Diabetes Insipidus
Bone Diseases
Brain
Age of Onset
Cerebellum
Brain Stem
Early Diagnosis
Spinal Cord
Bone and Bones
Glucose

Keywords

  • Erdheim–Chester disease
  • Histiocytosis
  • Imaging
  • Leukodystrophy
  • Leukoencephalopathy
  • White matter lesion

ASJC Scopus subject areas

  • Neurology
  • Clinical Neurology

Cite this

@article{095cf6ee61c24d5b99767b0519afb7b1,
title = "Adult leukoencephalopathies with prominent infratentorial involvement can be caused by Erdheim–Chester disease",
abstract = "Background: Leukoencephalopathies with prominent involvement of cerebellum and brainstem, henceforward called prominent infratentorial leukoencephalopathies (PILs), encompass a variety of inherited and acquired white matter diseases. Erdheim–Chester disease (ECD) is a rare non-Langerhans cell histiocytosis likely under-diagnosed as cause of adult PIL. Methods: We reviewed the clinical and laboratory information of ten consecutive sporadic adult patients with PIL of unknown origin, who were investigated for ECD. Results: There were seven males and three females; mean age at clinical onset was 49.6 years (range 38–59); cerebellar ataxia with or without other neurological symptoms was the only or the main clinical manifestation; diabetes insipidus was present in three individuals. Eight patients had white matter focal supratentorial abnormalities, in addition to the infratentorial white matter changes. Six out of eight patients had spinal cord lesions. Thoraco-abdominal CT showed periaortic sheathing in two patients, whole-body FDG-PET revealed increased glucose uptake in the long bones of the legs in five patients, brain FDG-PET showed overt infratentorial hypermetabolism in one patient. In eight patients, ECD was confirmed by bone scintigraphy, pathological data, or both. Two ECD patients treated with vemurafenib showed a marked improvement of neurological symptoms and brain MRI abnormalities at 1 year follow-up. Conclusions: Symptoms of PIL can be the only clinical manifestation of ECD. Adult patients with PIL of unknown origin should undergo investigations aimed at unveiling ECD, including bone scintigraphy and whole-body FDG-PET. The early diagnosis allows starting disease-modifying therapies of an otherwise life-threatening disease.",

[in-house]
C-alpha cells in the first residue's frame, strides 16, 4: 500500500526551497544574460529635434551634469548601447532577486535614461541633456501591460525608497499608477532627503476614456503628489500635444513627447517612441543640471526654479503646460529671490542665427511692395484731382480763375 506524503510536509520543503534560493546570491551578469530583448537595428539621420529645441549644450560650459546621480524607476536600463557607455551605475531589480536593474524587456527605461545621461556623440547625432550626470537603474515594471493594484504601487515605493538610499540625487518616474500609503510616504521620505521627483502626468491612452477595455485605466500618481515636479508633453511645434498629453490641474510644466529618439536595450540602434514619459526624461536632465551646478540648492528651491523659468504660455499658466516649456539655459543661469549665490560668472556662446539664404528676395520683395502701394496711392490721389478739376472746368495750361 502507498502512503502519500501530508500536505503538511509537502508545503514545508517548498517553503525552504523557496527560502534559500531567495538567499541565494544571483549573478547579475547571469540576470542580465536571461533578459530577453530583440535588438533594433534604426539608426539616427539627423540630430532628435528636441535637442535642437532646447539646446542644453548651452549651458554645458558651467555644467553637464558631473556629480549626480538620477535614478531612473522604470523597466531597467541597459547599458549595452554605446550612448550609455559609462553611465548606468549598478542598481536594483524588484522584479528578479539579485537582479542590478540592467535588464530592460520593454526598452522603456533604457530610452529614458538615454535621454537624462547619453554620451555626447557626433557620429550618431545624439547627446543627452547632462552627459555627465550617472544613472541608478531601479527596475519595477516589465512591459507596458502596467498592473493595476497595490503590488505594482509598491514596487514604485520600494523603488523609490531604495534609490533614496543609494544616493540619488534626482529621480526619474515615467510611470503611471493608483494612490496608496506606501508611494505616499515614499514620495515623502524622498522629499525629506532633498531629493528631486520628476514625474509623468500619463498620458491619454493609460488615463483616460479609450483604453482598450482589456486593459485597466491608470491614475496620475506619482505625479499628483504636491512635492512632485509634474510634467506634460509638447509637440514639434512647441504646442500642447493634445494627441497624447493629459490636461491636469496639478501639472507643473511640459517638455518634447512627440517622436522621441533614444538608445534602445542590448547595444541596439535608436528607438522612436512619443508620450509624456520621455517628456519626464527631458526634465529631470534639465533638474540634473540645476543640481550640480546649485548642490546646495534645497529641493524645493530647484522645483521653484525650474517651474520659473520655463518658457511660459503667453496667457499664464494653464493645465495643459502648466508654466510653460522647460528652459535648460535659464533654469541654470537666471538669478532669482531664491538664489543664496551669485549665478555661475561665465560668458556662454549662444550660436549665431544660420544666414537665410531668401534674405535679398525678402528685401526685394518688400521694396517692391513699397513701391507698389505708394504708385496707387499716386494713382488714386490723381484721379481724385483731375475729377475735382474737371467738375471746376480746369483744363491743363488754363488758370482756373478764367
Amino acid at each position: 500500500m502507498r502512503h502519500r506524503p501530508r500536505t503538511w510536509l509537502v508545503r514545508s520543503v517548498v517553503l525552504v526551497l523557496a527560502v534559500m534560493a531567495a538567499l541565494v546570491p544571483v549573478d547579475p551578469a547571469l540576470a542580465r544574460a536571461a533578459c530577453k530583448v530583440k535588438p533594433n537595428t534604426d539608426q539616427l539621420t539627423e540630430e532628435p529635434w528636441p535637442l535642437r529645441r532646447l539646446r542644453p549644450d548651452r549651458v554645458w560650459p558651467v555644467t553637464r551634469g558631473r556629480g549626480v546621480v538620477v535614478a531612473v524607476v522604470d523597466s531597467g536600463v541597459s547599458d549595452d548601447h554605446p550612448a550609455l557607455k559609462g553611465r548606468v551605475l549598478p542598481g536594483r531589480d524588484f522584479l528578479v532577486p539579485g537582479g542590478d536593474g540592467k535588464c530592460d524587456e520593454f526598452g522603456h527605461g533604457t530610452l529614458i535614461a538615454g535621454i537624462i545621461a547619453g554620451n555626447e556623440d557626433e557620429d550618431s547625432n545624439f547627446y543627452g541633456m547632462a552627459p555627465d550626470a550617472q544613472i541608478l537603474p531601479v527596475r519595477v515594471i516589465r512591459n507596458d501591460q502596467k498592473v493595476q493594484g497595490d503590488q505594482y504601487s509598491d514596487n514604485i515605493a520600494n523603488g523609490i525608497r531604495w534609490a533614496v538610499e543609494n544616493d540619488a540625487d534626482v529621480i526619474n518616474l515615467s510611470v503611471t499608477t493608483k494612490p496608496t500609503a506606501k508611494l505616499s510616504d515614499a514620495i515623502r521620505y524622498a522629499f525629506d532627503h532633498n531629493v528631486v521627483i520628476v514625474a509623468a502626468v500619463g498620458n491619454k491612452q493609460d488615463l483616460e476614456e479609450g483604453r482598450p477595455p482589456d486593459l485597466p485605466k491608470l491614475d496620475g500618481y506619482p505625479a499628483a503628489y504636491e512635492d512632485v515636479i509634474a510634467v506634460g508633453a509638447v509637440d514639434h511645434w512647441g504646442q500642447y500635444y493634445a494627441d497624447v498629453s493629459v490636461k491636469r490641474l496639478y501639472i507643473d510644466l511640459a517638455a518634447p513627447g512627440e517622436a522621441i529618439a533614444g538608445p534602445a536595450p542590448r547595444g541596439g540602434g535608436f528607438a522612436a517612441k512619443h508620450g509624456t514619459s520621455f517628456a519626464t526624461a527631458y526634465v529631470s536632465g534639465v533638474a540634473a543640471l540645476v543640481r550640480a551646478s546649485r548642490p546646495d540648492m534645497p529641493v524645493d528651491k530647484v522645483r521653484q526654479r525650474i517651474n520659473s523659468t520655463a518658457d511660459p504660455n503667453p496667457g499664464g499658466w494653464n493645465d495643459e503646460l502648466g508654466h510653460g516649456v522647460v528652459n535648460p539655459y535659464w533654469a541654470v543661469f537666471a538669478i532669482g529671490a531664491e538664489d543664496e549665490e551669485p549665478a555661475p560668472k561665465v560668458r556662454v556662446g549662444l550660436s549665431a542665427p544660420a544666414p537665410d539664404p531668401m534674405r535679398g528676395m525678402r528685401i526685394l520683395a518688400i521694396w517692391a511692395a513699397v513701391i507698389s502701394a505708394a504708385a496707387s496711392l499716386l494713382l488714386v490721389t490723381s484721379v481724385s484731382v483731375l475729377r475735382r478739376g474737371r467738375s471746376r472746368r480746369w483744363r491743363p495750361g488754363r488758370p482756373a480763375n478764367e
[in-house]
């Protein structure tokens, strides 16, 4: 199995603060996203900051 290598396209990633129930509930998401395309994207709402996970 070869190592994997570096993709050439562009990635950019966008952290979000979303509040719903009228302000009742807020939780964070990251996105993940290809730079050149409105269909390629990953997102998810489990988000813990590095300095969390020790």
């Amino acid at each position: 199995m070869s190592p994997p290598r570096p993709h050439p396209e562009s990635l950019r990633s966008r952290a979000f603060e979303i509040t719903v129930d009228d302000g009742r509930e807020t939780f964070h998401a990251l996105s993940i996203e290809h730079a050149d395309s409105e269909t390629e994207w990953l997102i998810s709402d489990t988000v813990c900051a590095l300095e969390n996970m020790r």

keywords = "Erdheim–Chester disease, Histiocytosis, Imaging, Leukodystrophy, Leukoencephalopathy, White matter lesion",